David Jones is a believer in what he calls ‘people-powered marketing’. He has to be; it’s one of the fundamental principles of You and Mr Jones, his ‘brand tech’ group set up last year with a war chest of ￡220m to sit in the space between brands and technology – an alternative model to the legacy ad networks.
One of the group’s largest majority investments is people-powered content play Mofilm, through which Diageo, Emirates and PlayStation have launched work created by a global network of filmmakers. Factoring in the group’s launch of Mosaic, a distribution network, You and Mr Jones tackles the content question currently facing most brand advertisers – but subverts the traditional creative model.
Meanwhile, its recent majority stake in data player Fifty-five and a raft of minority investments in startups such as Pixlee, Gfycat and Niantic cement Jones’ principle to bring branding capabilities to technology, and vice versa. Just prior to going to press, the company announced it had acquired a majority stake in TheAmplify, a technology and data-driven influencer platform, further cementing its belief in people-powered marketing.
“The big holding companies are fantastic at brand marketing and advertising but they don’t really understand tech to the same extent. They don’t want to, because it delivers a lot of what they do much better, faster and cheaper,” says Jones. “The big tech companies are brilliant at tech but have a lower understanding of the whole brand piece. Sitting in the middle, you’ve got the big brands saying ‘it’s all changed – we need help’.”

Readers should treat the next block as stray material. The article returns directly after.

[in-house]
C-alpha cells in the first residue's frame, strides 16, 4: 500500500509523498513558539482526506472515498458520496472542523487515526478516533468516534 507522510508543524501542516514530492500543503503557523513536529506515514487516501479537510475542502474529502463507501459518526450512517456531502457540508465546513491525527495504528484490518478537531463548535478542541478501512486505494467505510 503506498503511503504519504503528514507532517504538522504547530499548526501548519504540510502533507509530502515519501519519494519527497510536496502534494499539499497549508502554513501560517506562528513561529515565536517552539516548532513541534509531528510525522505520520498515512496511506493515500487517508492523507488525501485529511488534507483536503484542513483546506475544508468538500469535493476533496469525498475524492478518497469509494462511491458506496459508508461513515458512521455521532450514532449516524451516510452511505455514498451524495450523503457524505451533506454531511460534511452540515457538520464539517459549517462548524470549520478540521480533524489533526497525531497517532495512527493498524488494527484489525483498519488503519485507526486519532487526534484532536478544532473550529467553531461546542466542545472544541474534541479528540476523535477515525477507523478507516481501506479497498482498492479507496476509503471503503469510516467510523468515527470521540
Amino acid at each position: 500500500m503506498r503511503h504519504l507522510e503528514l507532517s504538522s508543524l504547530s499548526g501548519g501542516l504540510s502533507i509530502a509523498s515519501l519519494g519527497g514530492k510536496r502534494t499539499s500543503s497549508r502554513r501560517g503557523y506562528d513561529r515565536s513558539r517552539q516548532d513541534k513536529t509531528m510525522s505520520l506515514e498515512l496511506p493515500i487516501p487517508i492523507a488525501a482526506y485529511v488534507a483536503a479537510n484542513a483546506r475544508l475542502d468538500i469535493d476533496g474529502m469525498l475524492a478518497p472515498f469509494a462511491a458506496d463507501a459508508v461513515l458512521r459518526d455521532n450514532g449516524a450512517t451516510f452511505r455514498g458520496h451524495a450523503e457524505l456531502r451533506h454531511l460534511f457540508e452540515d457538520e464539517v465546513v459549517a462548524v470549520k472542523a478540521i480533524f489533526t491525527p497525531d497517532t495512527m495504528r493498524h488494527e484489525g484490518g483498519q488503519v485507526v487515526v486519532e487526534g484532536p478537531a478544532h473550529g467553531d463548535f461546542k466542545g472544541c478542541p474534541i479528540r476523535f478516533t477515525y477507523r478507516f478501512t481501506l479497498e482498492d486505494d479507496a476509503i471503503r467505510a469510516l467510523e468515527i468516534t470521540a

Such was the impetus for the company, whose setup Jones uses an analogy of three circles within each other to describe; the inner circle being the company’s ability to deliver based on the companies it owns, the second its ability to deliver based on the companies it’s invested in. Its the third circle, however, that’s crucial – the ability to deliver based on working with anyone. “95 per cent of the work we do will be that third circle; working with anyone.”
The obvious benefit of such a model is cost-saving; Jones cites one example of a recent project created by Mofilm and Mosaic for Emirates, using drones. “10 years ago it would have cost £20m to shoot something like that.”
Instead, technology has enabled anyone and everyone with a smartphone to be a filmmaker. While that ubiquity doesn’t necessarily translate to quality, Jones believes that a people-centric approach will become more prudent for brands.
All of which begs the question: where do agencies sit in this new world? Is the standard model fit for purpose? As former chief executive of Havas, Jones is fluent in agency modes of thinking, but he is of the view that the model will become “obsolete” in time, given agency structures, particularly those of the big global networks, are process-driven and often slow to adapt. Clients, he insists, while happy to pay for a big idea, are loathe to pay for 15,000 agency staff around the world.
“What ad agencies do, which is to deliver brilliant creativity, is more important than it’s ever been in a world where you can’t buy attention; you have to earn it. But the system and model through which it is delivered will become fundamentally obsolete.”
There’s still an important need for the most forward-thinking of agencies, however, he says. “If you’re in the agency world, if you’re a Droga or a Wieden, there’s the most enormous need for you because you have lots of brilliant creative people who can still create better content than the billion people out there in the crowd.”
Despite that, he believes people-powered content is surpassing most of the output of creative agencies: “Do I think people-powered marketing is going to be better than the absolute best people working in the ad industry? No. Do I think it’s better than 95 per cent of the work that comes out of the ad industry? Yes, absolutely.”